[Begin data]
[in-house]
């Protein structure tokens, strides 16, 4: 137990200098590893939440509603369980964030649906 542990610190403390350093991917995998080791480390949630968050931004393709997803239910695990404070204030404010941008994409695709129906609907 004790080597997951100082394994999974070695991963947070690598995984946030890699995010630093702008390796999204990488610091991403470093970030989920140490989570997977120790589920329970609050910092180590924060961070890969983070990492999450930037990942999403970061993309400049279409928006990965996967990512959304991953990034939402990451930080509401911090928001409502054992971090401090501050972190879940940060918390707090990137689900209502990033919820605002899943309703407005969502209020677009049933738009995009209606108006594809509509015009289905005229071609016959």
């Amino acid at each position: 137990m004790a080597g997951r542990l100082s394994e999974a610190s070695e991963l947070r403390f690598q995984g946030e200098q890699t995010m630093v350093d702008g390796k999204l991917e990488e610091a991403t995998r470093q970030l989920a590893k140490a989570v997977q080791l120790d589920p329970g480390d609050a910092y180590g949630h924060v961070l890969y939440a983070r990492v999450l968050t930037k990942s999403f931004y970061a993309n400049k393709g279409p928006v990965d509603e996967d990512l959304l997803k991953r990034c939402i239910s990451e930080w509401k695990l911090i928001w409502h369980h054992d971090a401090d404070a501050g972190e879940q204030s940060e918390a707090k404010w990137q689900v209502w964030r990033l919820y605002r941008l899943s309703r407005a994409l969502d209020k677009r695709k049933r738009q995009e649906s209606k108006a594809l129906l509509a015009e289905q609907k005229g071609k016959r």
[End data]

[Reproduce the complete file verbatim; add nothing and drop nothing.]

[in-house]
């Protein structure tokens, strides 16, 4: 137990200098590893939440509603369980964030649906 542990610190403390350093991917995998080791480390949630968050931004393709997803239910695990404070204030404010941008994409695709129906609907 004790080597997951100082394994999974070695991963947070690598995984946030890699995010630093702008390796999204990488610091991403470093970030989920140490989570997977120790589920329970609050910092180590924060961070890969983070990492999450930037990942999403970061993309400049279409928006990965996967990512959304991953990034939402990451930080509401911090928001409502054992971090401090501050972190879940940060918390707090990137689900209502990033919820605002899943309703407005969502209020677009049933738009995009209606108006594809509509015009289905005229071609016959």
């Amino acid at each position: 137990m004790a080597g997951r542990l100082s394994e999974a610190s070695e991963l947070r403390f690598q995984g946030e200098q890699t995010m630093v350093d702008g390796k999204l991917e990488e610091a991403t995998r470093q970030l989920a590893k140490a989570v997977q080791l120790d589920p329970g480390d609050a910092y180590g949630h924060v961070l890969y939440a983070r990492v999450l968050t930037k990942s999403f931004y970061a993309n400049k393709g279409p928006v990965d509603e996967d990512l959304l997803k991953r990034c939402i239910s990451e930080w509401k695990l911090i928001w409502h369980h054992d971090a401090d404070a501050g972190e879940q204030s940060e918390a707090k404010w990137q689900v209502w964030r990033l919820y605002r941008l899943s309703r407005a994409l969502d209020k677009r695709k049933r738009q995009e649906s209606k108006a594809l129906l509509a015009e289905q609907k005229g071609k016959r």